20 A hero of his was the Italian director Federico Fellini. When they first met, as Bradbury claims, Fellini ran up to Bradbury, embraced him, and said "My twin! My twin!". They became great friends but never collaborated on any projects. Bradbury claimed that his lifelong love of Halloween was soured after Fellini died on October 31, 1993.
21 In Chaplin's Goliath (1996), a documentary about silent film star Eric Campbell, the Rosedale Cemetary spokeswoman mistakenly claims Ray Bradbury is interred there.
22 He and famed animator Chuck Jones were close friends for more than 50 years.
23 Inducted into the Science Fiction and Fantasy Hall of Fame in 1999.
24 As a young boy, a friend once ridiculed his collection of science fiction and comic books, and heckled him into throwing them away. A day later, Bradbury was heartbroken, feeling that he had trashed his best friends. He immediately rebuilt his collection.
25 As a bedtime story for each of his daughters, he read (in nightly installments) "Hound of the Baskervilles" by Arthur Conan Doyle.
26 He voiced his displeasure at documentary filmmaker Michael Moore for appropriating the title of his book "Fahrenheit 451" for the documentary Fahrenheit 9/11 (2004). However, Bradbury himself is the author of "Beyond 1984" (title appropriated from George Orwell's "1984") and "Another Tale of Two Cities" (title appropriated from Charles Dickens' "A Tale of Two Cities").
27 Had a series of short stories which his publisher said would never sell, so he linked the stories together, while living at a local YMCA, and created the novel "The Martian Chronicles". He was paid just $500 for the story.
28 He was the great-great-great grandson of Mary Bradbury, a woman who was tried in the Salem Witch Trials in 1692, but saved herself from being hanged for witchcraft.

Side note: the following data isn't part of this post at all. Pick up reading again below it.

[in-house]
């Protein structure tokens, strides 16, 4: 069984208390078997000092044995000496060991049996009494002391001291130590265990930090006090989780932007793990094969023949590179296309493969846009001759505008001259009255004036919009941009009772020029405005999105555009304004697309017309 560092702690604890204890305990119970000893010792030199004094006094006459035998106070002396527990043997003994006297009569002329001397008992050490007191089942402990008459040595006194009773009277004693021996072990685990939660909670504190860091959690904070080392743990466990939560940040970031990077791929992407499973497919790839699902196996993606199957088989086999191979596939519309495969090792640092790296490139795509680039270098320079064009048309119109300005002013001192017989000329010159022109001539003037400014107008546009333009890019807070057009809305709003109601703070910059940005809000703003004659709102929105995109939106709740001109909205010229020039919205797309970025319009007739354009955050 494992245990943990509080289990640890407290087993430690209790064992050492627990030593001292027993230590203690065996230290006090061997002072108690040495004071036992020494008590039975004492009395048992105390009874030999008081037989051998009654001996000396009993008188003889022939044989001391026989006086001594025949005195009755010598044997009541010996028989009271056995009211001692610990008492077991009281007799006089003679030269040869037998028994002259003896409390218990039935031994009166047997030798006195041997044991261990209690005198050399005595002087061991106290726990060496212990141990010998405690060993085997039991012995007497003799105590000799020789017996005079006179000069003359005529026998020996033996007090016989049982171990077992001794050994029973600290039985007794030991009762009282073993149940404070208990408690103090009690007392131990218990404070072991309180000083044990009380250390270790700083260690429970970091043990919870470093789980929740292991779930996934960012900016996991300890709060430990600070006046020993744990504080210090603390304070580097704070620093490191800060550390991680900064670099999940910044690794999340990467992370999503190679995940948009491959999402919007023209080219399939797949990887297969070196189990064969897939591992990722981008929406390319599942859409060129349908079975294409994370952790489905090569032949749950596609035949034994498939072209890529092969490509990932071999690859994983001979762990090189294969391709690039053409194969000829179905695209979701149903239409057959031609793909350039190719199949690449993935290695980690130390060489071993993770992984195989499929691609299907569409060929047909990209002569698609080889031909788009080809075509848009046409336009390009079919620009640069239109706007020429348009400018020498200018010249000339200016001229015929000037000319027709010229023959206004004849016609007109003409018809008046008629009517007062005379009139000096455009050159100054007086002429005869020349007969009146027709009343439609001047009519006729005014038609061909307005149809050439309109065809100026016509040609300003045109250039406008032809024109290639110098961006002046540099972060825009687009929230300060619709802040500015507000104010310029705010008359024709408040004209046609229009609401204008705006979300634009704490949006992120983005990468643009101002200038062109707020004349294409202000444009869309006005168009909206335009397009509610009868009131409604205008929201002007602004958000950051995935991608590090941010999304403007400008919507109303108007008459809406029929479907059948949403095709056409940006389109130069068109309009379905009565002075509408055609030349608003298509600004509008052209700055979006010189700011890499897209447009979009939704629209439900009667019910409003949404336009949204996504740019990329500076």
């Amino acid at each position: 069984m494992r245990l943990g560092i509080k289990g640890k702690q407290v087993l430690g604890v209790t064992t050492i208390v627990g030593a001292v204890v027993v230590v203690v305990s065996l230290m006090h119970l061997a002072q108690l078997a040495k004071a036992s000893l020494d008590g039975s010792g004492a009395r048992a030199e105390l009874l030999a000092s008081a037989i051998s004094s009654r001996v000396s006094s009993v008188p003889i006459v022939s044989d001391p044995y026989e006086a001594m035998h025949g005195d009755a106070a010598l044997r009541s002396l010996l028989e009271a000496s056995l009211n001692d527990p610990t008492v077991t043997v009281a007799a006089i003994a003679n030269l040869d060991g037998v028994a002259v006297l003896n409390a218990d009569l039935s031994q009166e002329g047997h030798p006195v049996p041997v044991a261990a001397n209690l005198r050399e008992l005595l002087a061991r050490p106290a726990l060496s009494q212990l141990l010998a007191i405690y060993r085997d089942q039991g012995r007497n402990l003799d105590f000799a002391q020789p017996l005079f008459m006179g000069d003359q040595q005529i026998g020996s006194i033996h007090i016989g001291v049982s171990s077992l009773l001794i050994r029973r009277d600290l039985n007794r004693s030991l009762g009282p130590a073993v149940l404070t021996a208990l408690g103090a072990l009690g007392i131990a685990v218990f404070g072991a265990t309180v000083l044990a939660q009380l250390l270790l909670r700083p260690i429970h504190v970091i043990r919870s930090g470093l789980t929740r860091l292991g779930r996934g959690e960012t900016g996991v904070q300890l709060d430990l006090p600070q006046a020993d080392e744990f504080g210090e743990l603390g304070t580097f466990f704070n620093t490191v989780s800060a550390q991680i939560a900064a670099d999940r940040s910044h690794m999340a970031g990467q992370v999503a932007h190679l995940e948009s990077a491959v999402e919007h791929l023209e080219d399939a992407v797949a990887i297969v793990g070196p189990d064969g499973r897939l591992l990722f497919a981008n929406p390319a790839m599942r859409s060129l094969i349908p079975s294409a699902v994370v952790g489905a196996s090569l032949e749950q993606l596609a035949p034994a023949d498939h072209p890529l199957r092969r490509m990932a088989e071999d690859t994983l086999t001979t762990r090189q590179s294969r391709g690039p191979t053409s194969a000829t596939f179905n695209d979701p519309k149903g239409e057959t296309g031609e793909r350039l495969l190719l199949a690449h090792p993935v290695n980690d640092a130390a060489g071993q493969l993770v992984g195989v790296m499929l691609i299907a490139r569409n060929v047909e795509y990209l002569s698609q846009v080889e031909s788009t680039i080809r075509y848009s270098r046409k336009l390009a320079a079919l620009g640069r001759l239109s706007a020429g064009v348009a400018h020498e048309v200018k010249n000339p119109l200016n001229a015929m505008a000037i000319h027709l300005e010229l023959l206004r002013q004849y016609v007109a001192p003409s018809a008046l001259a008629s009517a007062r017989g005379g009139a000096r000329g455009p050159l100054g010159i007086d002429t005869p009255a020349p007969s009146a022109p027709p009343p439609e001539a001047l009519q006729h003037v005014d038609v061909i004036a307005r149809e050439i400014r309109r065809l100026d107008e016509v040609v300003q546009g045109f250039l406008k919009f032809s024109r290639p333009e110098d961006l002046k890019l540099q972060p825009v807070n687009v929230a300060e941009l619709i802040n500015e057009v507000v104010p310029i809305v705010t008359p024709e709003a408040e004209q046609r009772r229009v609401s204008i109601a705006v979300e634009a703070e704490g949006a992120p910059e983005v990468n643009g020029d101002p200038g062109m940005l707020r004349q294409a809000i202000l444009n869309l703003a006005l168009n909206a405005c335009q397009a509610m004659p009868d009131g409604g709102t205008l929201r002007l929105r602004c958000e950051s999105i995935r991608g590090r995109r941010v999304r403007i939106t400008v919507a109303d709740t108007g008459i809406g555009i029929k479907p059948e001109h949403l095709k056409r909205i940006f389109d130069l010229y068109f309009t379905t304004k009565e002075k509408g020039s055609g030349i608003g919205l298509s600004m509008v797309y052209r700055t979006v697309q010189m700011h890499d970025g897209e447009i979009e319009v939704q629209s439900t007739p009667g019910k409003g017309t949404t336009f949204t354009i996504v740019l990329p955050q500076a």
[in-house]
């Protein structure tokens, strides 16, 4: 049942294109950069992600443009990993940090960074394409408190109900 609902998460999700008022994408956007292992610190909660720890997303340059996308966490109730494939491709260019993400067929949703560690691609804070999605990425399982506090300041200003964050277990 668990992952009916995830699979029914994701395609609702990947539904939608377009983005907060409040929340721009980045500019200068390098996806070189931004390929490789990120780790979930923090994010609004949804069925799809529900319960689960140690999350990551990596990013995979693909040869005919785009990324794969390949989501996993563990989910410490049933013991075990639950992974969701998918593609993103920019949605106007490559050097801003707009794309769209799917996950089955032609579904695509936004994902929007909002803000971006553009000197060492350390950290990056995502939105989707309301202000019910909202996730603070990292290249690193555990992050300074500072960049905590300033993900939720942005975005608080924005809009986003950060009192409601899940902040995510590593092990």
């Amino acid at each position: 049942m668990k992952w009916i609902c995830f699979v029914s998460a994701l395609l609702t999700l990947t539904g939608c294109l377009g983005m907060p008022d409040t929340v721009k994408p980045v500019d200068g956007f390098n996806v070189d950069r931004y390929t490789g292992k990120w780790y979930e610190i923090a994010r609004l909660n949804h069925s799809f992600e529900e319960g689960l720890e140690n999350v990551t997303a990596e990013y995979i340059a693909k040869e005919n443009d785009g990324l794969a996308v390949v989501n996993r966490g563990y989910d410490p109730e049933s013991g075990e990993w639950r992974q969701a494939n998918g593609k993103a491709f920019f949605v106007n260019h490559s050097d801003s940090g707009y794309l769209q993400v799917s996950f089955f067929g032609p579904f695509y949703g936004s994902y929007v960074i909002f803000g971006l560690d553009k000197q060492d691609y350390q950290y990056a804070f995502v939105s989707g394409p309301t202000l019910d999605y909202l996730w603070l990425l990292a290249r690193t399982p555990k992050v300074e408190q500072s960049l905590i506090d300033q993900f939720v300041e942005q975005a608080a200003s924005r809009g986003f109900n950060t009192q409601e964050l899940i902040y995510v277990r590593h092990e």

29 His original title for one of his novels was "The Fireman". He called his local fire department and asked them what the temperature at which paper burns at - and was told "451 Fahrenheit". He reversed it to make it the title of his novel "Fahrenheit 451".
30 There is a noted irony in the names of two characters in his novel "Fahrenheit 451": "Montag" is also the name of a paper mill and "Faber" is a manufacturer of pencils. Ray Bradbury insists that this was unintentional.
31 Recipient of a 2004 National Medal of Arts, awarded by the National Endowment for the Arts (USA).
32 National Public Radio's "Bradbury 13" (1984) was a 13-episode program based on many of his stories.
33 Though considered by many to be the greatest science-fiction writer of the of the 20th century, he suffers from a fear of flying and driving. He has never learned to drive, and did not fly in an airplane until October 1982.
34 He wrote the original manuscript of "Fahrenheit 451" on a rented typewriter in a public library, from handwritten notes and outlines. It first appeared in print in a shortened form (of about 25,000 words) in Galaxy magazine and later in its present length but in serial format in the just starting out Playboy magazine.
35 Son of Leonard Spaulding Bradbury, linesman with the Waukegan Bureau of Power and Light, and of Esther Marie Moberg.
36 Father of four daughters: Susan, Ramona, Bettina and Alexandra.
Sources:
IMDB, Wikipedia